As an independent owner, you have the opportunity to make the best decision for your rented property. If you decide to accept a co-signer, make sure that you also conduct a thorough review of that person`s tenant. This is one of the best ways to ensure that your investment is protected. Accepting a co-signer can help you fill vacancies when the market is tight, while ensuring you have recourse if rent isn`t paid on time. Instead of just turning down an applicant with poor creditworthiness or low income, you can accept it and reduce your risk with a co-signer. For example, you may not be allowed to charge more than two months of rent on deposit. If the deposit is not enough to compensate for your losses in case of non-payment or damage, a co-signer may be the best option. TransUnion SmartMove allows you to verify potential tenants and co-signers in minutes without having to keep their personal data. SmartMove provides credit information for tenants, a criminal background check for tenants, and a national eviction report so you have a more complete picture of your context.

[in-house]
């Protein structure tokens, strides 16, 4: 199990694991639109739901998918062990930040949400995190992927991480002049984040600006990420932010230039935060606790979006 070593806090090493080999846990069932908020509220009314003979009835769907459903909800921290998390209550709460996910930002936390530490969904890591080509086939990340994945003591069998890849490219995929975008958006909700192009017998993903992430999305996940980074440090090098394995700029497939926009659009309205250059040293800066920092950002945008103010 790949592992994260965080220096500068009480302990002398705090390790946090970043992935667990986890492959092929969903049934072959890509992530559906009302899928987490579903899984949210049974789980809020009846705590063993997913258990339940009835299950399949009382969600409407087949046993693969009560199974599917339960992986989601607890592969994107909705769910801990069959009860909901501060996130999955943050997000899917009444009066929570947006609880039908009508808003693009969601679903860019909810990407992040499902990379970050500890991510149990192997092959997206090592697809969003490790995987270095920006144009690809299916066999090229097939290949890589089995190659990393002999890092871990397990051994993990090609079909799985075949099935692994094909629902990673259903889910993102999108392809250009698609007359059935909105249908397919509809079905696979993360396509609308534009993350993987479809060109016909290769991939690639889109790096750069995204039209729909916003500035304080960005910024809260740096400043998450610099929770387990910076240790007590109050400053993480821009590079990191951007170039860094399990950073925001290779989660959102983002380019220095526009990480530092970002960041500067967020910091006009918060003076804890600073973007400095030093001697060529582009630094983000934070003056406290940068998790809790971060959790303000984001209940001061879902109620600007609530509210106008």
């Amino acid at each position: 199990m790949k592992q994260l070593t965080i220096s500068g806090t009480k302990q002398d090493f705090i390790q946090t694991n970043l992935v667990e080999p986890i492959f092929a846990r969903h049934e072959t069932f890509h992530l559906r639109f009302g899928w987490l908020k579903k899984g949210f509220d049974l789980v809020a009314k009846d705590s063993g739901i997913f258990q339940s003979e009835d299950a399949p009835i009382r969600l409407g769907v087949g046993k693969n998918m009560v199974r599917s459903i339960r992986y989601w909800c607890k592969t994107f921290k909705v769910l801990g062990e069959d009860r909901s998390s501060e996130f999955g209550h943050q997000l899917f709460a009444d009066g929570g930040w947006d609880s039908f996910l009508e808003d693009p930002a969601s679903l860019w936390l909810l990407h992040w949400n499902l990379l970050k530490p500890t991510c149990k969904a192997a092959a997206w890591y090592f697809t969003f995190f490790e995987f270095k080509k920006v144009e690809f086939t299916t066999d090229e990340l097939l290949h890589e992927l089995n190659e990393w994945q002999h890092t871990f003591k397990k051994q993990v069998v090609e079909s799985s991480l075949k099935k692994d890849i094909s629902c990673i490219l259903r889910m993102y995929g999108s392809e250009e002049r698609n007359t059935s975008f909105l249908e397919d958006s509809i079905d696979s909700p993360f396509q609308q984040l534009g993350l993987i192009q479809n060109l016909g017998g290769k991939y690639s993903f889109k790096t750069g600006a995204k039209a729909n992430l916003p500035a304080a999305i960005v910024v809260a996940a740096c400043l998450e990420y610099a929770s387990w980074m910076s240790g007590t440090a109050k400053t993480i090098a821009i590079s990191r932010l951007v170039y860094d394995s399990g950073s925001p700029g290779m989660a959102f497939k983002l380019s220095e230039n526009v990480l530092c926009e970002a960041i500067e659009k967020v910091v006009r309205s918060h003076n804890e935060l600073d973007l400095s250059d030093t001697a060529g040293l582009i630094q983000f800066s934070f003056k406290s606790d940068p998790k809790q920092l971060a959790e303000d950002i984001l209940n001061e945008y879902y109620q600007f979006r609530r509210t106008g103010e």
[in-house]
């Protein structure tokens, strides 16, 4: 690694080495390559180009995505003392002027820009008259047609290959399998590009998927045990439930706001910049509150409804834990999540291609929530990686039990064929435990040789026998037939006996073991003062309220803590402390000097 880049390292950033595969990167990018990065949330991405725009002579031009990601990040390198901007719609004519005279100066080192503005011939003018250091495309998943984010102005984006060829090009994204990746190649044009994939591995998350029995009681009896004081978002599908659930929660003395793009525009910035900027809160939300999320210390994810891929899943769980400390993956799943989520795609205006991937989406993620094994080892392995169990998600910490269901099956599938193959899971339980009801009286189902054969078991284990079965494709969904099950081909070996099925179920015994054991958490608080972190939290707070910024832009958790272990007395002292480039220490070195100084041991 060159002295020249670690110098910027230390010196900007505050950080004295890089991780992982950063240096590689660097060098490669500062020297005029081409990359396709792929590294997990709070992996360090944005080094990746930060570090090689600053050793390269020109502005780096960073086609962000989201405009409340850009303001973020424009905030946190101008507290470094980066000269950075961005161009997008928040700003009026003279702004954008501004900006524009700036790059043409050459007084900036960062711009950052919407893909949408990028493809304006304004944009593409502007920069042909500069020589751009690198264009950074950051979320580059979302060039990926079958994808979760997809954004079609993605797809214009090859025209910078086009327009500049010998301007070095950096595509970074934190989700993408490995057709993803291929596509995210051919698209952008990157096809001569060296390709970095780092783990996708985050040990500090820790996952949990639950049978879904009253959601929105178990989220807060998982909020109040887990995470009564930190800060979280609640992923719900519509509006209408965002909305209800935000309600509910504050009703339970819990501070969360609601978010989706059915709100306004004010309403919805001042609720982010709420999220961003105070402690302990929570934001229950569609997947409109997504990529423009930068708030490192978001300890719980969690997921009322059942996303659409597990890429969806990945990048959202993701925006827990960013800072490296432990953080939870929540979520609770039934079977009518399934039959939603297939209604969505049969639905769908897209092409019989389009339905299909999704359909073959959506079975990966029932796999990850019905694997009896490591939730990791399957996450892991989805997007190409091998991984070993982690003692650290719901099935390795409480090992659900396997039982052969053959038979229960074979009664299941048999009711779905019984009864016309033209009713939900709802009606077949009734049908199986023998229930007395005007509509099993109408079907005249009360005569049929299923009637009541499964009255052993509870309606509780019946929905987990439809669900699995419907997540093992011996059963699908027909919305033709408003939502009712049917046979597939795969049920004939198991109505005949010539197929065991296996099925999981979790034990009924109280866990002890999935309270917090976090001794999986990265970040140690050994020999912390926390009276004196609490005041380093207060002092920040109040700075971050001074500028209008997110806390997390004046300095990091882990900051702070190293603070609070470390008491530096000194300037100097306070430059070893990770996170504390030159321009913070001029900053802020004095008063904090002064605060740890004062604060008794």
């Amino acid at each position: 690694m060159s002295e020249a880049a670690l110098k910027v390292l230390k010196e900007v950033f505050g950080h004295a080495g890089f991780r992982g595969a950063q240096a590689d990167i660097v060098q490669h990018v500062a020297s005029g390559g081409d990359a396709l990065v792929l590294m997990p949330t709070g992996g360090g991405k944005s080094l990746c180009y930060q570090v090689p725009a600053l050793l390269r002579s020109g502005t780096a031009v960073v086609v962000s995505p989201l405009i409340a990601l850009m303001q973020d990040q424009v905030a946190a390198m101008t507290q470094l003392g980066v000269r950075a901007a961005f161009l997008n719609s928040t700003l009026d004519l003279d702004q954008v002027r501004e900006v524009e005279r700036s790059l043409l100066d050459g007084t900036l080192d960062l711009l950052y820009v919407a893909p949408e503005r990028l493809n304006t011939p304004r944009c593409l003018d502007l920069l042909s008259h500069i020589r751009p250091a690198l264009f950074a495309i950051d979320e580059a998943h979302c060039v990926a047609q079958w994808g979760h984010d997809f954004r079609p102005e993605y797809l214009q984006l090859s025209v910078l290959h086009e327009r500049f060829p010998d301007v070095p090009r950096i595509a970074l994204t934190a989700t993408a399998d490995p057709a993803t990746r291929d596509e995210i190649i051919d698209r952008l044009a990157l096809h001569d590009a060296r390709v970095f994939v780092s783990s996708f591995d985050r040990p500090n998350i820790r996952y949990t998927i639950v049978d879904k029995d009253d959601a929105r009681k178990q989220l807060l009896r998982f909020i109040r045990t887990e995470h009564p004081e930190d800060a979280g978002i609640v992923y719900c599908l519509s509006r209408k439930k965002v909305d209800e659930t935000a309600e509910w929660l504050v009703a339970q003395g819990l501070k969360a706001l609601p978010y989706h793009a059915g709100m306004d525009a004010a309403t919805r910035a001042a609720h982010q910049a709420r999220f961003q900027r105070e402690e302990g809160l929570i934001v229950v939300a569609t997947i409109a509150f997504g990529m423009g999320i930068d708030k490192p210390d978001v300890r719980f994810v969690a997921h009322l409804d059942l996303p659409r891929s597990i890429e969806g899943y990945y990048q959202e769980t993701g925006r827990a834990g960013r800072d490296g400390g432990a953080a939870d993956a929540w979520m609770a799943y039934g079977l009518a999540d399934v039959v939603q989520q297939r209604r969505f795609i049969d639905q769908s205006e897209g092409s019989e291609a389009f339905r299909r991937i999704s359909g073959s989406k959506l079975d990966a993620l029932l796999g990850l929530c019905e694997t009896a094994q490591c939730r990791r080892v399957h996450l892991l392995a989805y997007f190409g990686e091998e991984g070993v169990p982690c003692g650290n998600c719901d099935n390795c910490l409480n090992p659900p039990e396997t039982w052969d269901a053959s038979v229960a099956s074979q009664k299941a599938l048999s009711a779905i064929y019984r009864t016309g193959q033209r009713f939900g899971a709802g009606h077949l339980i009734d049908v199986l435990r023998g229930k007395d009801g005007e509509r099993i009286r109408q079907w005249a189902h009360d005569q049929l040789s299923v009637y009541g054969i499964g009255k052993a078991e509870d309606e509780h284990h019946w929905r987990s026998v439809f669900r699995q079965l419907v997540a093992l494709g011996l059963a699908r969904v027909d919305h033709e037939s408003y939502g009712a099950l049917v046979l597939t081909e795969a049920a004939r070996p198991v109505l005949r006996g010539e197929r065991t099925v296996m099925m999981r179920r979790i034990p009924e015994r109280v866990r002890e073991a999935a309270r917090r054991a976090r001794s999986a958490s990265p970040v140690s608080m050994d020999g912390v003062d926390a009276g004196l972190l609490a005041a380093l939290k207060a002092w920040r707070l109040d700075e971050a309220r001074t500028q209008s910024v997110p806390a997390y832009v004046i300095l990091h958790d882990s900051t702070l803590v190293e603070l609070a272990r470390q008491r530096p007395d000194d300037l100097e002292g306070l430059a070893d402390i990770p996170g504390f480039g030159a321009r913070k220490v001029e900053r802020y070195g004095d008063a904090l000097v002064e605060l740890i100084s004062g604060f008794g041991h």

With reliable information from TransUnion, you can feel safer in your decision to accept a tenant with a co-signer. No Nonsense Landlord states that a co-signer does not help with risks based on the personal behavior of a tenant separated from the financial risk. For example, a co-signer will not help with problems such as noise complaints, unnecessary behavior or shutdown of public services. You should, however, check your tenant carefully. There may be certain circumstances in which a co-signer may not be the answer. If a tenant doesn`t have enough income to cover the rent, it`s likely that you`re chasing both parties` rent and that means more work for you. If a person has a criminal record, a co-signer may not be able to reduce the associated risk. . . .